From my list on race and the enlightenment.
Who are we?
Henry Louis Gates Jr. is the Alphonse Fletcher University Professor and Director of the Hutchins Center for African and African American Research at Harvard University. He is an award-winning filmmaker, literary scholar, journalist, cultural critic, and institution builder, and has authored or co-authored twenty-two books; he's also the host of PBS’s Finding Your Roots. Andrew Curran is a writer and the William Armstrong Professor of the Humanities at Wesleyan University. His writing on the Enlightenment and race has appeared in The New York Times, The Guardian, Newsweek, and more. Curran is also the author of the award-winning Diderot and the Art of Thinking Freely and The Anatomy of Blackness.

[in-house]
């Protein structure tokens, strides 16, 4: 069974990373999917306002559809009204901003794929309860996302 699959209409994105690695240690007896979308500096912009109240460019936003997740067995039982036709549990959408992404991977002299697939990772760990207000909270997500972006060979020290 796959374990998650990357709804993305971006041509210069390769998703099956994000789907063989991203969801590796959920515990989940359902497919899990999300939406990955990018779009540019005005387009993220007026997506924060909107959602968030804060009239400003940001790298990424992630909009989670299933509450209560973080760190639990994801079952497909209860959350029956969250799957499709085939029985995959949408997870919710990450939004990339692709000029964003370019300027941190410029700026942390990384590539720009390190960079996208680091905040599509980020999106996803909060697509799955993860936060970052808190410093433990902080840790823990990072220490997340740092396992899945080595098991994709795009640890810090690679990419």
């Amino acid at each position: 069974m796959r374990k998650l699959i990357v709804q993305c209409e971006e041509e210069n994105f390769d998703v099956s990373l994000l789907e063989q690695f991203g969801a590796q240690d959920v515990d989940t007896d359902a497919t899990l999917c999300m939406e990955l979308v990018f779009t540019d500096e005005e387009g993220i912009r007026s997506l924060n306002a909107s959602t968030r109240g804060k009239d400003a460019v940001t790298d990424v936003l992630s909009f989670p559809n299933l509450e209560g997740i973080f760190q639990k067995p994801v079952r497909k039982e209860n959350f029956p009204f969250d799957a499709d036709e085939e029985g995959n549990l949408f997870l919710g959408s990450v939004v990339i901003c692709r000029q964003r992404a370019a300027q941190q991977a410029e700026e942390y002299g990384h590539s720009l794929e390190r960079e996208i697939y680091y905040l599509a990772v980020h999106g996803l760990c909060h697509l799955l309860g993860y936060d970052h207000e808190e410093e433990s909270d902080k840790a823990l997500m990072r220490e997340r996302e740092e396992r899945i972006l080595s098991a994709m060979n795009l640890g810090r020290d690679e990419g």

Henry's book list on race and the enlightenment
Why did Henry love this book?
Sue Peabody’s book on the death of the “free soil principle” in France is a milestone in legal history. Beginning in 1315, when Louis X signed the letters patent that forever associated the words French and France with the eradication of slavery, anyone who was bonded or a serf was supposedly “free” when stepping foot in France. This tenet began to fall apart in 1716, when the then Regent created a loophole for slaveowners returning to France with their enslaved servants. Peabody takes us deep into the legality (and illegality) of slavery on French soil as well as several illustrative court cases. There are No Slaves in France is a model of how archive-extracted research can be woven into a riveting and revealing story. A must-read for anyone interested in the relationship between mercantilism, race, and the legal statutes that created and legislated different categories of people.